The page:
One of the most overlooked ranking factors in Google is your bounce rate.
That’s because bounce rate doesnt have a direct impact on SEO.
It does have a huge impact on lots of metrics that DO have a direct impact on your rankings.
In fact you are losing out on traffic every single day that you are ignoring your bounce rate.
I will explain more about that later, but first let me tell you…
What You Will Learn
- Why bounce rate is important for SEO
- What bounce rate really is (it’s not exit rate)
- How to increase traffic by lowering your bounce rate
- 8 ways lower your bounce rate right now
What Is Bounce Rate?
Bounce rate is the percentage of visitors who come to your website and leave without viewing any other pages on your website.
For example, if one of your pages has a bounce rate of 75%, it means that 75% of the people who come to that page leave after only viewing the page on which they entered.
It doesn’t matter if they spend 20 seconds or 20 minutes; if they leave without visiting any other page on your site, it’s considered a bounced visit.
If your site only has a limited amount of pages and few internal links, your bounce rate will naturally be high.
Think about it.
Where can people go?
On the other hand, if your page has more than a dozen pages, and particularly if they have good content, good design, and good internal linking—you will have a lower bounce rate.
To find your bounce rate, go to your Google Analytics account and on the left sidebar, click on Audience > Overview:
There — you will see your average bounce rate.
Note: This blogs bounce rate is 75.87%
This bounce rate isn’t representative of your real bounce rate because it includes the behavior of the new users and the returning ones.
That’s why you need to segment it by audience to get a true look at things.
In the left sidebar, click on Behavior > Site Content > All Pages.
Then, in the top bar, click on the “+Add Segment” button.
In the list of available segments, scroll down until you find the “New Users” segment and click on the “Apply” button.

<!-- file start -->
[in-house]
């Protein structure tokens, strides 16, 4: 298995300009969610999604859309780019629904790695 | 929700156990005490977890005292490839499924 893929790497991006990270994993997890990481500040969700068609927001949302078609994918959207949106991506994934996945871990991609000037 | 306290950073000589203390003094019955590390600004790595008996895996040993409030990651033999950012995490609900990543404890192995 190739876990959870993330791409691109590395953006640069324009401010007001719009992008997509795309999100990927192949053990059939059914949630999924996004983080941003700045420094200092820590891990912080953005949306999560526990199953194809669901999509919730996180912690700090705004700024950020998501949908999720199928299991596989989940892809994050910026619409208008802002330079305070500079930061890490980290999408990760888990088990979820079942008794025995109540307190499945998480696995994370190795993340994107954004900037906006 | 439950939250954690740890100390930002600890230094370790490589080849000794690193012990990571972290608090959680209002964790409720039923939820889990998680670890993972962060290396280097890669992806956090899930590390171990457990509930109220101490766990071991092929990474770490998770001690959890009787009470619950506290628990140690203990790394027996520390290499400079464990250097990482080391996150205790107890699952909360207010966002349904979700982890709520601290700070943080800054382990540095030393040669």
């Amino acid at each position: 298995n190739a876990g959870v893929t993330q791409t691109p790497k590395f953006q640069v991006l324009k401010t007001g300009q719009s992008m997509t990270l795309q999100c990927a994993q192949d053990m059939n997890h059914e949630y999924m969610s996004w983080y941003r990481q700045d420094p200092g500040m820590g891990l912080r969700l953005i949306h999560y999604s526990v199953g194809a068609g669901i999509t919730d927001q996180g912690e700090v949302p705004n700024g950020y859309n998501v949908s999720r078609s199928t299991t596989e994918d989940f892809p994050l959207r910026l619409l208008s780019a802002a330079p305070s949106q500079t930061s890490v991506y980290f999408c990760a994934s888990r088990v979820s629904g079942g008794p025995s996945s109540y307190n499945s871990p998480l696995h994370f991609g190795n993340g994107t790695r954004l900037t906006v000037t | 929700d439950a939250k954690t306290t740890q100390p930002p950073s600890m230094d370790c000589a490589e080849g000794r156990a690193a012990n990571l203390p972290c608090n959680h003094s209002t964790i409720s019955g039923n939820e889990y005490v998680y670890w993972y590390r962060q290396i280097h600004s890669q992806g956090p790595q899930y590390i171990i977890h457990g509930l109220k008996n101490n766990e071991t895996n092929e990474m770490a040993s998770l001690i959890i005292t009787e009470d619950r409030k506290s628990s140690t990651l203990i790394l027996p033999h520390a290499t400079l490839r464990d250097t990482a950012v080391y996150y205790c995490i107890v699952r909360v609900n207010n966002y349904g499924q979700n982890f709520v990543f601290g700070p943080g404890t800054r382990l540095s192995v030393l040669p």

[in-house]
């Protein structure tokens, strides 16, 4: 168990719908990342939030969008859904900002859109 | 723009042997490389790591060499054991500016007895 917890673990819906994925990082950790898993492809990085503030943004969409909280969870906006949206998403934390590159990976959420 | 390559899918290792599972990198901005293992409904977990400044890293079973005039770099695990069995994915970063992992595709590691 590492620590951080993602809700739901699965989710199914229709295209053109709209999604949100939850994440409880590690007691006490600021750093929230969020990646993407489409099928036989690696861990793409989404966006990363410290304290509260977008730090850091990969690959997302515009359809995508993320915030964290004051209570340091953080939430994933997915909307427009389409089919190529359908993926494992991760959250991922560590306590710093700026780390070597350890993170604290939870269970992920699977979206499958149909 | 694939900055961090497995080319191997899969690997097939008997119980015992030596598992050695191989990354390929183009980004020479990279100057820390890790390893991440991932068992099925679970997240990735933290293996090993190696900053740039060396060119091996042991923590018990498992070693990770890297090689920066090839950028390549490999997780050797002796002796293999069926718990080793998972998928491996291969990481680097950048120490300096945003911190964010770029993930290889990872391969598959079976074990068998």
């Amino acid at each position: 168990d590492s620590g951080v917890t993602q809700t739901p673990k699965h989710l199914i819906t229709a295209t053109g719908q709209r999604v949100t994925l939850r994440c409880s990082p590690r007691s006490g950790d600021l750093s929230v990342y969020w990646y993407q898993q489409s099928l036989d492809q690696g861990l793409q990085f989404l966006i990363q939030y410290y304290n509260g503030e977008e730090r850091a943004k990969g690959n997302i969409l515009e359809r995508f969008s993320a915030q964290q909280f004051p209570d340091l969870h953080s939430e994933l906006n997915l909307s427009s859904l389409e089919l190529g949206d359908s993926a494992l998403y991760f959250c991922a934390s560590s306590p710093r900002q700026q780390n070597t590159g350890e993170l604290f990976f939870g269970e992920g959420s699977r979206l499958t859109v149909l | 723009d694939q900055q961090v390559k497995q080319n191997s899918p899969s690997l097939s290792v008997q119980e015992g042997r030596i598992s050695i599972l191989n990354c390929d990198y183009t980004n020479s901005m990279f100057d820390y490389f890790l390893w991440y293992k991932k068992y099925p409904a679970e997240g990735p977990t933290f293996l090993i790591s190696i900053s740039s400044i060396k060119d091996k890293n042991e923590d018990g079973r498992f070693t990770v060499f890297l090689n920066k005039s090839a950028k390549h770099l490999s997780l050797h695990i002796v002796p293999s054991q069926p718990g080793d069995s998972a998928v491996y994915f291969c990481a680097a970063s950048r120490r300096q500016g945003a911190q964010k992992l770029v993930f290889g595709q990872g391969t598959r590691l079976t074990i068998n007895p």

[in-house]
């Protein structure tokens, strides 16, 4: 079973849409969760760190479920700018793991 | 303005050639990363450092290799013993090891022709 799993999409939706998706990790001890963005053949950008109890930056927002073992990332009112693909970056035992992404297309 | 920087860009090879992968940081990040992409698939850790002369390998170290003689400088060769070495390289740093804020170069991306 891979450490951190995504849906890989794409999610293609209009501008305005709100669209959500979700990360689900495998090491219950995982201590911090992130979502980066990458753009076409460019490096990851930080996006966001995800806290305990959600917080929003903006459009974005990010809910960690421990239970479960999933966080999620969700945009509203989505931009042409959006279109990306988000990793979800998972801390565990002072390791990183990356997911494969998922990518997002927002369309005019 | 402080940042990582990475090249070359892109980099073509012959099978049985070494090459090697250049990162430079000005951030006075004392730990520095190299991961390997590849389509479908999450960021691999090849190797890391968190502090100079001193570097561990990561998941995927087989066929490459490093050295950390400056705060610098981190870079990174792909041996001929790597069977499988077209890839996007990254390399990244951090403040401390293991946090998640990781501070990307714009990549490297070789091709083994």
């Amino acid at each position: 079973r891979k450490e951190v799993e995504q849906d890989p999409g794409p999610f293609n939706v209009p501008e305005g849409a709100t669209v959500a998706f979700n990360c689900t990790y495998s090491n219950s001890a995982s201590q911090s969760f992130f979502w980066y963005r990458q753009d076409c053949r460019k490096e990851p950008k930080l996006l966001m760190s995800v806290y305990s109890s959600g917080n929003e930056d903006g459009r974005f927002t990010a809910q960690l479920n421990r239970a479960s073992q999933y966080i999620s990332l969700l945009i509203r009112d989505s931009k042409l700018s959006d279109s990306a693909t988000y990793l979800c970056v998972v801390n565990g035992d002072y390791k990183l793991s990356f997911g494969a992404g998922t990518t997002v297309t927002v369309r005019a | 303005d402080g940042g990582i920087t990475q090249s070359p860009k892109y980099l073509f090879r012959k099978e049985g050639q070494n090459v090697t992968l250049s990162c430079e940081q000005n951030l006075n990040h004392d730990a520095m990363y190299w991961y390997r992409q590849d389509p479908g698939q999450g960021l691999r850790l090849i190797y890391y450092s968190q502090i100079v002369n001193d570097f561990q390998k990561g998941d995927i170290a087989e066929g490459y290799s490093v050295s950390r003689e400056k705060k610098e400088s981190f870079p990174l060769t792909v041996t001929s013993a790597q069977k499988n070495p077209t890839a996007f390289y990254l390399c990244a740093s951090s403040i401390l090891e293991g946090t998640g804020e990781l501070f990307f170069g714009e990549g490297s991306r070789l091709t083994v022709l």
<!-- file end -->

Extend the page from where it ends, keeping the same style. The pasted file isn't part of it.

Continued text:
The “New User” segment will only show you the bounce rate of the people who have never visited your site before.
In the All Pages report that you accessed before, you will be able to see how the bounce rate of your new visitors compares to the returning ones.
Bounce Rate Isn’t The Same As Exit Rate
Some people confuse bounce rate with exit rate. They may seem similar, but the truth is that they are different metrics.
Exit rate is the percentage of visits who actively click away to a different site from a specific page, whereas bounce rate is the percentage of visits that were the only one of the session.
In other words, the exit rate represents the visitors who exited on a specific page, after possibly having visited other pages on your site.
Bounce rate, on the other hand, records when a user exits directly from the page they entered.
Therefore, all bounces are exits, but not all exits are bounces.
How Bounce Rate Affects Your Rankings
Bounce rate has never been considered an important metric SEO-wise.
Sure it was nice to improve the user experience and there are many reasons to do that, but it had no impact on the way a site ranked in the search engines.
But all of that has changed.
One way bounce rate can negatively impact your rankings is when a user visits your site, clicks back to the search results, and clicks on a competitor’s result.
That’s called pogo sticking and is essentially a Bounce.
When that happens, the user is saying your site isn’t as good as your competitor’s one – and Google is tracking that!
A high bounce rate means you also likely have a high pogo sticking rate and that is casting negative votes against your rankings every day.
Not only that but a high bounce rate is often a symptom of weakness in other SEO factors-
- Low engagement
- Slow speed
- Bad mobile optimization
- Bad keyword matching
- Bad design
- Bad internal linking
- Bad content
If you improve each of these aspects of your site, you will make your website more relevant and therefore, better suited to rank while taking care of the pogo sticking issue at the same time.
So let me show you just how easy it is to lower your bounce rate right now-
How To Lower Your Bounce Rate (And Increase Your Rankings)